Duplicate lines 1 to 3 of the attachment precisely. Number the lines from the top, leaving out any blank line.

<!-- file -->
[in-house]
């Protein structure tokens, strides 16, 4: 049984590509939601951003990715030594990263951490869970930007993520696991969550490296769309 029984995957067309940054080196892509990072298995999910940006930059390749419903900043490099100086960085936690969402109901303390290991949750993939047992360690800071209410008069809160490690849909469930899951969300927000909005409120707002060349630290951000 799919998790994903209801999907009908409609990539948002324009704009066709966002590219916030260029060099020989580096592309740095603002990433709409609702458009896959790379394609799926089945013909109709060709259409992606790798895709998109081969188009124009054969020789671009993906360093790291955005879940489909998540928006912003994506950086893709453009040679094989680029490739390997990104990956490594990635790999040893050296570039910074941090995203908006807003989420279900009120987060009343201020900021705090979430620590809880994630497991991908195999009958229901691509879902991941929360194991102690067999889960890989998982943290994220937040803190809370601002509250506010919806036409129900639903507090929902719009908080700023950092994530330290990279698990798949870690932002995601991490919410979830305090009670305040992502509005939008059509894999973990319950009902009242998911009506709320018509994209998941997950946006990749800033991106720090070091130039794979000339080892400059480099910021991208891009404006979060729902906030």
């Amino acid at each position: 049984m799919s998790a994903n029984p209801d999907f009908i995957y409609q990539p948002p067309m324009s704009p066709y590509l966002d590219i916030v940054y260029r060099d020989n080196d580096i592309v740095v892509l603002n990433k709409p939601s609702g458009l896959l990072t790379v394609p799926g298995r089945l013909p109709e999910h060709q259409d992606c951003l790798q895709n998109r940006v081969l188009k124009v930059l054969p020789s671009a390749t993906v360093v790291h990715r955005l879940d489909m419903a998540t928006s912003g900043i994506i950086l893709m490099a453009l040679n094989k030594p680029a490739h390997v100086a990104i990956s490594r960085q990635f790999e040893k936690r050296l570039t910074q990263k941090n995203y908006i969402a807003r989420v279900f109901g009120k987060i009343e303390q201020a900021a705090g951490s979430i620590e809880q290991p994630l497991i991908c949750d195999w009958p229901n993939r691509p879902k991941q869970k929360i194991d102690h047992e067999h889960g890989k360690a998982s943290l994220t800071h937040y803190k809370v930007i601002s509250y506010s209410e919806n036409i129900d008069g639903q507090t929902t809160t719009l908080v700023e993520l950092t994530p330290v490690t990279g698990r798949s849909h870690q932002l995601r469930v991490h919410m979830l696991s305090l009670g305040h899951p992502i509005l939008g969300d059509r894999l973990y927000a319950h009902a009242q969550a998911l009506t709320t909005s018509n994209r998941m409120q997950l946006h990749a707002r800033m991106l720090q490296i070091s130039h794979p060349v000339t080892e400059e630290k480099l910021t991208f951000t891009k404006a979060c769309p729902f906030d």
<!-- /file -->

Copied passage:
[in-house]
């Protein structure tokens, strides 16, 4: 049984590509939601951003990715030594990263951490869970930007993520696991969550490296769309 029984995957067309940054080196892509990072298995999910940006930059390749419903900043490099100086960085936690969402109901303390290991949750993939047992360690800071209410008069809160490690849909469930899951969300927000909005409120707002060349630290951000 799919998790994903209801999907009908409609990539948002324009704009066709966002590219916030260029060099020989580096592309740095603002990433709409609702458009896959790379394609799926089945013909109709060709259409992606790798895709998109081969188009124009054969020789671009993906360093790291955005879940489909998540928006912003994506950086893709453009040679094989680029490739390997990104990956490594990635790999040893050296570039910074941090995203908006807003989420279900009120987060009343201020900021705090979430620590809880994630497991991908195999009958229901691509879902991941929360194991102690067999889960890989998982943290994220937040803190809370601002509250506010919806036409129900639903507090929902719009908080700023950092994530330290990279698990798949870690932002995601991490919410979830305090009670305040992502509005939008059509894999973990319950009902009242998911009506709320018509994209998941997950946006990749800033991106720090070091130039794979000339080892400059480099910021991208891009404006979060729902906030």
């Amino acid at each position: 049984m799919s998790a994903n029984p209801d999907f009908i995957y409609q990539p948002p067309m324009s704009p066709y590509l966002d590219i916030v940054y260029r060099d020989n080196d580096i592309v740095v892509l603002n990433k709409p939601s609702g458009l896959l990072t790379v394609p799926g298995r089945l013909p109709e999910h060709q259409d992606c951003l790798q895709n998109r940006v081969l188009k124009v930059l054969p020789s671009a390749t993906v360093v790291h990715r955005l879940d489909m419903a998540t928006s912003g900043i994506i950086l893709m490099a453009l040679n094989k030594p680029a490739h390997v100086a990104i990956s490594r960085q990635f790999e040893k936690r050296l570039t910074q990263k941090n995203y908006i969402a807003r989420v279900f109901g009120k987060i009343e303390q201020a900021a705090g951490s979430i620590e809880q290991p994630l497991i991908c949750d195999w009958p229901n993939r691509p879902k991941q869970k929360i194991d102690h047992e067999h889960g890989k360690a998982s943290l994220t800071h937040y803190k809370v930007i601002s509250y506010s209410e919806n036409i129900d008069g639903q507090t929902t809160t719009l908080v700023e993520l950092t994530p330290v490690t990279g698990r798949s849909h870690q932002l995601r469930v991490h919410m979830l696991s305090l009670g305040h899951p992502i509005l939008g969300d059509r894999l973990y927000a319950h009902a009242q969550a998911l009506t709320t909005s018509n994209r998941m409120q997950l946006h990749a707002r800033m991106l720090q490296i070091s130039h794979p060349v000339t080892e400059e630290k480099l910021t991208f951000t891009k404006a979060c769309p729902f906030d």